For some Michigan youth summer is the hungriest time of year.
While the season ushers in cookouts and picnics, a daily challenge for low-income households is stretching the meal budget to feed youth who’d normally enjoy one or more meals at school.
With the annual closing of student lunchrooms comes the annual opening of Meet Up and Eat Up. Through the Michigan No Kid Hungry (MNKH) initiative Meet Up and Eat Up was launched in 2013, to help nourish thousands of Michigan youth who qualify for free and reduced-cost school meals. Located in more than 1,000 sites statewide, the program is free to anyone 18 or younger, and to students older than 18 who receive school district services, such as disability support.
“At this time of the year, the most important thing for us is amplifying the message that Meet Up and Eat Up has started,” says Sara Gold, director of United Way of Southeastern Michigan’s Healthy Kids Program.
United Way serves as a liaison between the state of Michigan, which sponsors MNKH, and community partners who implement Meet Up and Eat Up as meal-providers. Meet Up and Eat Up is an evolution of the 40-year-old U.S. Department of Agriculture’s nationwide Summer Food Service Program.
Last year Meet Up and Eat Up programs served 1.2 million meals in Wayne, Oakland, and Macomb counties. There has also been active meal service in Flint and Genesee County, with 136,440 served in Flint and 184,583 served in the county in 2016. Meet Up and Eat Up sites become active near the last days of class held at schools in their assigned neighborhood. Part of United Way’s mission is to inform as many families and communities as possible that Meet Up meals are available throughout the summer, during hours when students would normally be in lunchrooms, until mid-August, Gold says.
“You can find a Meet Up and Eat Up pretty much any place where kids gather,” Gold says.
Sites range from neighborhood parks and community centers to organized youth programs, like church vacation bible schools and athletic team practices. Some programs even incorporate special activities, like the YMCA, which delivers food and hosts exercise sessions.
Families can learn about the nearest Meet Up times and locations by dialing 2-1-1 for referral sites closest to their home, or by texting the word “FOOD” to 877877. While no one should be turned away at any site, researching host locations might prevent students from feeling out of place if a particular youth group or team is the majority served there, Gold says. Beyond the location, text service doesn’t specify whether a particular group is served at a site.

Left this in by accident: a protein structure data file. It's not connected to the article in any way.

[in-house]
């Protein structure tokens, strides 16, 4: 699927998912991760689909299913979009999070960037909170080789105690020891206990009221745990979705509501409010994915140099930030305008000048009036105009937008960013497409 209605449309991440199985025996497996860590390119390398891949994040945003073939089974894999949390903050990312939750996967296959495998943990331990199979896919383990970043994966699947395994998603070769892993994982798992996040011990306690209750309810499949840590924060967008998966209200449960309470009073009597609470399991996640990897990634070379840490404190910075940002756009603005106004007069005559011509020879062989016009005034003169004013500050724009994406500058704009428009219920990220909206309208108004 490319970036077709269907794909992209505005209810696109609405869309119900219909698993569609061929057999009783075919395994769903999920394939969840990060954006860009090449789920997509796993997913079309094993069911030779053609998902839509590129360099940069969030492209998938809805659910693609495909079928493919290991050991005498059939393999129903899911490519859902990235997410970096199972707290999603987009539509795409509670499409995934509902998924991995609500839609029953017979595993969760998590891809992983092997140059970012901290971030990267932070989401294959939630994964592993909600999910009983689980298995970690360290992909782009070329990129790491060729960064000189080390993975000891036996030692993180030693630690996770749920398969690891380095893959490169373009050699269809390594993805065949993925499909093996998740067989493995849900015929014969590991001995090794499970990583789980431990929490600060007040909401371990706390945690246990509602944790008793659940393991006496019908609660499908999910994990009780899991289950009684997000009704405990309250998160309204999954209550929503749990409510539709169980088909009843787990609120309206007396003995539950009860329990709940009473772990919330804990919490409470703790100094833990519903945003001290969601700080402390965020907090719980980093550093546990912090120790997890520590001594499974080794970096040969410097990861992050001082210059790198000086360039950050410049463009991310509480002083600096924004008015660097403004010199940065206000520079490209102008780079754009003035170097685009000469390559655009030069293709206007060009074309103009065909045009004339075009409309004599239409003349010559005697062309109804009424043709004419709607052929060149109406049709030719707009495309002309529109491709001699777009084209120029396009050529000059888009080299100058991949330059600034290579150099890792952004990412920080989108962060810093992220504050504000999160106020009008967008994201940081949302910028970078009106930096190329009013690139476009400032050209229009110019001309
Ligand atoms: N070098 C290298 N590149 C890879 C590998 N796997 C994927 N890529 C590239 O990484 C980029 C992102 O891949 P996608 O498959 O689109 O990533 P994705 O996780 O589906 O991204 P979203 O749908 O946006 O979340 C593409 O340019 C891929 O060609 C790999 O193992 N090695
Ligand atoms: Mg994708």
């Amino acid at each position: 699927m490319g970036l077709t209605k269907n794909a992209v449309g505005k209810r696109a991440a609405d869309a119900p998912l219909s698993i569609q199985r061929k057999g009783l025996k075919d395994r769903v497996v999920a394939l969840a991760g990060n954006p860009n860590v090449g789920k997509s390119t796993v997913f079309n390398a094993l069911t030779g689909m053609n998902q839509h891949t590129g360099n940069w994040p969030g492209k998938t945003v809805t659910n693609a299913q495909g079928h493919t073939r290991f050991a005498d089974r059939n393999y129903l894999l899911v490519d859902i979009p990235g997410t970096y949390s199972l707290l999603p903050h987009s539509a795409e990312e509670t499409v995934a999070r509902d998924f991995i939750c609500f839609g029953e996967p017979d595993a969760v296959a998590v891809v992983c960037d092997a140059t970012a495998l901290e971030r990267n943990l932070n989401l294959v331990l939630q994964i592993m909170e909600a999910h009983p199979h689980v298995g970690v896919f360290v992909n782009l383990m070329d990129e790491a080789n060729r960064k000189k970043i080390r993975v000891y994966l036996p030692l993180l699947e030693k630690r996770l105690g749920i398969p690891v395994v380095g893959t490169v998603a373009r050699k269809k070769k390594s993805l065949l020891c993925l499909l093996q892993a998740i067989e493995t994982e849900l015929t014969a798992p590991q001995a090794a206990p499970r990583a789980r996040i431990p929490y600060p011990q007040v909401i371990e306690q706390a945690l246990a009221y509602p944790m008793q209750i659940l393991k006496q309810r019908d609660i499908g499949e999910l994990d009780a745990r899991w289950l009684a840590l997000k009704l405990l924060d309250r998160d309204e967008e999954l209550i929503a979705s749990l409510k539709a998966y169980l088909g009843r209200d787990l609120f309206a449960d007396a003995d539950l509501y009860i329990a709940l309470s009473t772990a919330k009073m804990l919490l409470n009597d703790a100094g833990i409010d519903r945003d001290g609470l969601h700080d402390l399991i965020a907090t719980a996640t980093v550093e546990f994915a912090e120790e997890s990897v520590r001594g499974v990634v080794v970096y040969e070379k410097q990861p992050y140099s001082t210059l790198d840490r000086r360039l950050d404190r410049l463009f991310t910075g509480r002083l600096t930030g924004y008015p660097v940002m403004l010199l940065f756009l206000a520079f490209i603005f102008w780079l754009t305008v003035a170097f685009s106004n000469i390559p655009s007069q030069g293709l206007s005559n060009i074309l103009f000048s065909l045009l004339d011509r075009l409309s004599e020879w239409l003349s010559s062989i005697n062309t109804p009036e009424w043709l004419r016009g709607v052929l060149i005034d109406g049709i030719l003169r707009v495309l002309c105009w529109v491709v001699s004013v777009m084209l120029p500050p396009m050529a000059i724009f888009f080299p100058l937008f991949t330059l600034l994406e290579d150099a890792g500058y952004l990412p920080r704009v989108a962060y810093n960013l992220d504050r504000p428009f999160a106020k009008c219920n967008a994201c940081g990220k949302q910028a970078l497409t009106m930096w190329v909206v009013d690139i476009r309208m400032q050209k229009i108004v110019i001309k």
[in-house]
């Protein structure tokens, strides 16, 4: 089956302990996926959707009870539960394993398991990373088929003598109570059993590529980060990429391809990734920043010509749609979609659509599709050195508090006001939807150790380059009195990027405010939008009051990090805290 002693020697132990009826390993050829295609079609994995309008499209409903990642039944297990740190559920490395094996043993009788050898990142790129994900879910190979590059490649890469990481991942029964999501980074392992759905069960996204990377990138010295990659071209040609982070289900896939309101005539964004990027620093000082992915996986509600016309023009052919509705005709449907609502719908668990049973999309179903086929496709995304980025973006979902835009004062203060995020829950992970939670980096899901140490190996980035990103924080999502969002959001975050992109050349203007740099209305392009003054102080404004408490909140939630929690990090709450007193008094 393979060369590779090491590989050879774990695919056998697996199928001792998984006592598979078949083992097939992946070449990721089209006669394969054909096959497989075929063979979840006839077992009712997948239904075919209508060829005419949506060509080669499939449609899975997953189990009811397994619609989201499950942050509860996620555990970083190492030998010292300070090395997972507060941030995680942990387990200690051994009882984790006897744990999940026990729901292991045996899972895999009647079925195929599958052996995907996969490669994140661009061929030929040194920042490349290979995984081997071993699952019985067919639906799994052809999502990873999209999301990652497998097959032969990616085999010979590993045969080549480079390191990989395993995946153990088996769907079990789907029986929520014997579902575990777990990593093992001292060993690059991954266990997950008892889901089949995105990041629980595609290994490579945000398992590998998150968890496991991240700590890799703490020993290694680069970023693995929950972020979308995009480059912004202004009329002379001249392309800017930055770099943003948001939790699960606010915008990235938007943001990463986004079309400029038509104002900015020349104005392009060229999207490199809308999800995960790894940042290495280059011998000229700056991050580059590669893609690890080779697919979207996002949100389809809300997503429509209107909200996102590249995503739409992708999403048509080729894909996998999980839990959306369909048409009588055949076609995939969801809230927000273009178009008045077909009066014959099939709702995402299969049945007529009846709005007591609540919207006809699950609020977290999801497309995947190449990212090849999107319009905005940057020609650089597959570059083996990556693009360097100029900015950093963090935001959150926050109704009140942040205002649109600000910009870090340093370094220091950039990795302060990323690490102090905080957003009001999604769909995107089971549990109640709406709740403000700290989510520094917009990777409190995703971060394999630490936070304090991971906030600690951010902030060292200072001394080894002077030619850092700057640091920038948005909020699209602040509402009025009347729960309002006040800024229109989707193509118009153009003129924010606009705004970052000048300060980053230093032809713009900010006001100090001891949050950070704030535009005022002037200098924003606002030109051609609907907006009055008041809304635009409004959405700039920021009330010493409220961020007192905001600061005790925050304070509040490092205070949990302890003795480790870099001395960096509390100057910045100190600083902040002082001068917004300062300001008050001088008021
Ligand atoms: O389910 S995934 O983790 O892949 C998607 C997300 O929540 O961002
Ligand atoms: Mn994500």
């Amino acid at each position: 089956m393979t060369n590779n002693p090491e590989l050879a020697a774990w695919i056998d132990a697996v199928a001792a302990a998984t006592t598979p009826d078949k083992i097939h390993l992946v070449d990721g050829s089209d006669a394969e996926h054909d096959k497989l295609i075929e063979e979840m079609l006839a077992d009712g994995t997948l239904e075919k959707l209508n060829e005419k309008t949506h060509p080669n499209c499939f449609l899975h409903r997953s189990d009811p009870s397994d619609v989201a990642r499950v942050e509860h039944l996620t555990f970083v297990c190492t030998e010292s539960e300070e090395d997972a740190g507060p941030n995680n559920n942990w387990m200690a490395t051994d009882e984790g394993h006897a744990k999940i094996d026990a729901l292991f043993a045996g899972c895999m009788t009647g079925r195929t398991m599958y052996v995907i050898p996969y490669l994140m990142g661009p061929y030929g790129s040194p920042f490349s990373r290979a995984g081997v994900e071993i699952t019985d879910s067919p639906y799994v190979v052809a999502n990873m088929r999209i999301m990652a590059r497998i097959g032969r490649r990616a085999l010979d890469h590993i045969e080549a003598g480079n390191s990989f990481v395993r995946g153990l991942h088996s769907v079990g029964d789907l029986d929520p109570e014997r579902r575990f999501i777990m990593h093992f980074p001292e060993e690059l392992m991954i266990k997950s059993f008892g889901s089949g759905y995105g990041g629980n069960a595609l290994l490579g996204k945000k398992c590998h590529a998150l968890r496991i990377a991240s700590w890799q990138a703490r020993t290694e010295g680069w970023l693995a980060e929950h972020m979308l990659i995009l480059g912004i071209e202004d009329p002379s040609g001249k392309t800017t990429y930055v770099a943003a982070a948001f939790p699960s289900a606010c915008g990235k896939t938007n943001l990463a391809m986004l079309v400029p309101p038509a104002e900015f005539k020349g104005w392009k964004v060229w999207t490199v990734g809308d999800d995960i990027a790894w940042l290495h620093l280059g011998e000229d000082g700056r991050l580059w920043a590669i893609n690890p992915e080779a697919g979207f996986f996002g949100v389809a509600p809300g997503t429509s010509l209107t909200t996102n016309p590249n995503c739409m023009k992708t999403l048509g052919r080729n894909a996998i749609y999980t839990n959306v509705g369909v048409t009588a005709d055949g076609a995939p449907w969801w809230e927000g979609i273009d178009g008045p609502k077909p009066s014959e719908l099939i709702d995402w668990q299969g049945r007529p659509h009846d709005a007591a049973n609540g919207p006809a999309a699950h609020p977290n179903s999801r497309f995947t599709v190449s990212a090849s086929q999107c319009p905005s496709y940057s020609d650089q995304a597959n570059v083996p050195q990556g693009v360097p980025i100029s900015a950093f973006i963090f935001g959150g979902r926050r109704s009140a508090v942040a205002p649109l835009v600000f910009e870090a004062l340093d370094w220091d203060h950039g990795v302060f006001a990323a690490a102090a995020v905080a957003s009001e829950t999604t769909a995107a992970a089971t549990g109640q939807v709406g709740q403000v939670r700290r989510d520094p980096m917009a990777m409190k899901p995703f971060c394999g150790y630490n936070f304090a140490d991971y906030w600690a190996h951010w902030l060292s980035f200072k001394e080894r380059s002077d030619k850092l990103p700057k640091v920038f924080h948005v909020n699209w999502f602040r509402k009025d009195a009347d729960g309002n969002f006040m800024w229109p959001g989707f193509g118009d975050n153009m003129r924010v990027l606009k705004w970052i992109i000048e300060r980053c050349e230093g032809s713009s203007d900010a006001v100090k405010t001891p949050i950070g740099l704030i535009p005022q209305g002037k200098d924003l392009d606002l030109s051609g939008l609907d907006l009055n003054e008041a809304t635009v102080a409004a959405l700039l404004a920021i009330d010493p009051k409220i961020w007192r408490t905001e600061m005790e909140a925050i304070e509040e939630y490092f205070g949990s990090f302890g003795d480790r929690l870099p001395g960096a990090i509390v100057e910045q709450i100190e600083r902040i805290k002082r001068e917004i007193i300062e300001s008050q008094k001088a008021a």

Meal-providers, caterers who prepare and deliver lunches, are recommended through community action networks, food banks, and similar sources. But the word “lunch” is used loosely to describe Meet Up gatherings, as partners and coordinators have discretion to schedule the best time of day to feed youth in targeted neighborhoods, identified according to the number of low-income households present, Gold says.
Although 580,000 Michigan students receive free and reduced-cost lunch, only about 17.5 percent will access a summer meal program of any kind, according to a United Way report. At Michigan schools where no fewer than 20 percent of youth qualify for reduced-cost lunch while class is in session, some students eat as often as three times daily, including after-school snacks, Gold adds.
Along with supplementing food budgets, Meet Ups guarantee youth enjoy, nutritious meals. A typical menu might include a chicken wrap, carrot sticks, and a side of crackers, served with low-fat milk.
“It’s important for us to make sure people know that the food being served is nutritious,” Gold says. “Well-balanced meals and a lot of care go into the process.”
Editor’s note: Families can learn about the nearest Meet Up times and locations by dialing 2-1-1 for referral sites closest to their home, or by texting the word “FOOD” to 877877